The University of Minnesota has scaled back its relationship with the Minneapolis Police Department (MPD) following the controversial death of George Floyd, who died in police custody, The Hill reported.
In a letter sent to students, faculty and staff on Wednesday, University President Joan Gabel directed the university’s senior vice president, Brian Burnett, to “no longer contract with the Minneapolis Police Department” for certain services. Those services include extra security at large events such as concerts, football games and the like. The order also forbids the police force from providing “specialized [police] services” to the university, such as K-9 units or bomb-detection units.
Instead, the university will limit its relationship with the Minneapolis police to “joint patrols and investigations that directly enhance the safety of our community,” as well as allowing the department to investigate and/or apprehend anyone who is putting the students, faculty or staff at risk.
In her letter, Gabel spoke of being heartbroken and filled with sadness at the circumstances that led to Floyd’s death.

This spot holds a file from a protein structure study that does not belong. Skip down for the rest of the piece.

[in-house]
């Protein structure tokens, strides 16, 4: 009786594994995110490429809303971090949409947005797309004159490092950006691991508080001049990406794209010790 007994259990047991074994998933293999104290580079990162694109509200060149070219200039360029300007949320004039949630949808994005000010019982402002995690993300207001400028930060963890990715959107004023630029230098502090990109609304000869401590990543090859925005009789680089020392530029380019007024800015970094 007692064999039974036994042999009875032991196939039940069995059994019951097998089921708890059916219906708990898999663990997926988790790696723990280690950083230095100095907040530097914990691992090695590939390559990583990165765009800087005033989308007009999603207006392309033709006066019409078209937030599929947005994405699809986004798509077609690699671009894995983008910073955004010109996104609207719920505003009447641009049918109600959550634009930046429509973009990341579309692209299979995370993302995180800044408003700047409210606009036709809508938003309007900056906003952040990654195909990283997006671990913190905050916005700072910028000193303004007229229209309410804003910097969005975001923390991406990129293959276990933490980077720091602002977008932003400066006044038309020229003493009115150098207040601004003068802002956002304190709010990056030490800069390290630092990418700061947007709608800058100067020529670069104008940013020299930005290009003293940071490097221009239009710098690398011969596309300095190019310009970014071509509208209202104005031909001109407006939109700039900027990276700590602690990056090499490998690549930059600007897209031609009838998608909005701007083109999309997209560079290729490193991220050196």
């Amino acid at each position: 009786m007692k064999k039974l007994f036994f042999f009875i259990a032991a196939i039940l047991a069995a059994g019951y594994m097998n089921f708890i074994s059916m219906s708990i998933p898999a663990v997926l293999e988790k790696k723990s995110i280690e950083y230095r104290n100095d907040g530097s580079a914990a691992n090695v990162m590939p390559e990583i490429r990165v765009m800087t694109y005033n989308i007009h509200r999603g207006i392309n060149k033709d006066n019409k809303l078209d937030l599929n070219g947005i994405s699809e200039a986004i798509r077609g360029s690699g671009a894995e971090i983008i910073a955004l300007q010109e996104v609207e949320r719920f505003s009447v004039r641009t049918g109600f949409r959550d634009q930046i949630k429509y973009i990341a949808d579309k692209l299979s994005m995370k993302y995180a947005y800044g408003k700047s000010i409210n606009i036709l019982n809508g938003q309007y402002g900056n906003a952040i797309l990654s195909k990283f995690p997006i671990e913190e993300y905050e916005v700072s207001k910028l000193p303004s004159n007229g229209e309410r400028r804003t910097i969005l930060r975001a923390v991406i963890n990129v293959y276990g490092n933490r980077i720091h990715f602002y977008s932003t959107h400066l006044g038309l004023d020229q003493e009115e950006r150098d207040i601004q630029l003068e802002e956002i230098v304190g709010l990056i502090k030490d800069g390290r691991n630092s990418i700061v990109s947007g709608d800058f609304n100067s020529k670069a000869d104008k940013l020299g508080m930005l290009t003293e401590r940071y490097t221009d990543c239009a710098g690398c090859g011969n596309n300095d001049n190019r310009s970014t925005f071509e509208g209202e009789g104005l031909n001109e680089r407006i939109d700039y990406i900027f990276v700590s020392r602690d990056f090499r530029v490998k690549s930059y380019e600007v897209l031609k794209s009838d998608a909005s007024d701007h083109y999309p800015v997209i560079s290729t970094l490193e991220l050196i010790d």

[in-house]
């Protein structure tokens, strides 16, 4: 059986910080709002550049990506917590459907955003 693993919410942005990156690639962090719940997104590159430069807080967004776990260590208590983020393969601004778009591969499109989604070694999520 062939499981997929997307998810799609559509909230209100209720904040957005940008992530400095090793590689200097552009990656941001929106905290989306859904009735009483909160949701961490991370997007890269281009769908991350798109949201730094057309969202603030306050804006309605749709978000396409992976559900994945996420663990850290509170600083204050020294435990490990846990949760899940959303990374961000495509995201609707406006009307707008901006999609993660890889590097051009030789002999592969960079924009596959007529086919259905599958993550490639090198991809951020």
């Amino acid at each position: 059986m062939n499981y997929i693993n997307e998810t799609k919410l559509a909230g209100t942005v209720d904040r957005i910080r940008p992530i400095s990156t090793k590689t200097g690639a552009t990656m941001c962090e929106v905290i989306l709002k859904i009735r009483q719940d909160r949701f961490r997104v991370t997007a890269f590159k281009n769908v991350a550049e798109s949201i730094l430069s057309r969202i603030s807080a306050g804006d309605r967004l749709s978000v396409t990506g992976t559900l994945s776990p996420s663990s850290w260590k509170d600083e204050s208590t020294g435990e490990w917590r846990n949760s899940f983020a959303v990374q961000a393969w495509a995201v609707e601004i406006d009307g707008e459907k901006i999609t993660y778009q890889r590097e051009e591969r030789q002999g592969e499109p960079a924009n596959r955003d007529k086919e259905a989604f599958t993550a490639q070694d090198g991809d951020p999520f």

“Our hearts are broken after watching the appalling video capturing the actions of [MPD] officers against George Floyd… As a community, we are outraged and grief-stricken,” her letter reads in part.
“We have a responsibility to uphold our values and a duty to honor them,” she wrote further.
How the services that the MPD previously provided, and that Gabel is now canceling, will be carried out on-campus in the future remains to be seen.
The university, like many colleges and universities across the country, has its own internal police department, in this case the Department of Public Safety. According to Slate, most such campus police departments are full-fledged police forces, its sworn officers carrying the same rights — making arrests, carrying out searches/seizures, conducting investigations, enforce federal, state and local laws — as regular municipal police officers.
However, such police forces could find their resources overwhelmed in the case of a severe crime spree, such as a mass shooting, or when tens of thousands of outsiders converge on the campus, such as for a concert or a football game.
In the case of the University of Minnesota, its first home football game is tentatively scheduled for September 3. However, the future of that game is in doubt due to the coronavirus pandemic. The game could be played without spectators in the stands, it might not be played at all, or there may not even be students on campus on that date, as the pandemic has put all large gatherings into doubt.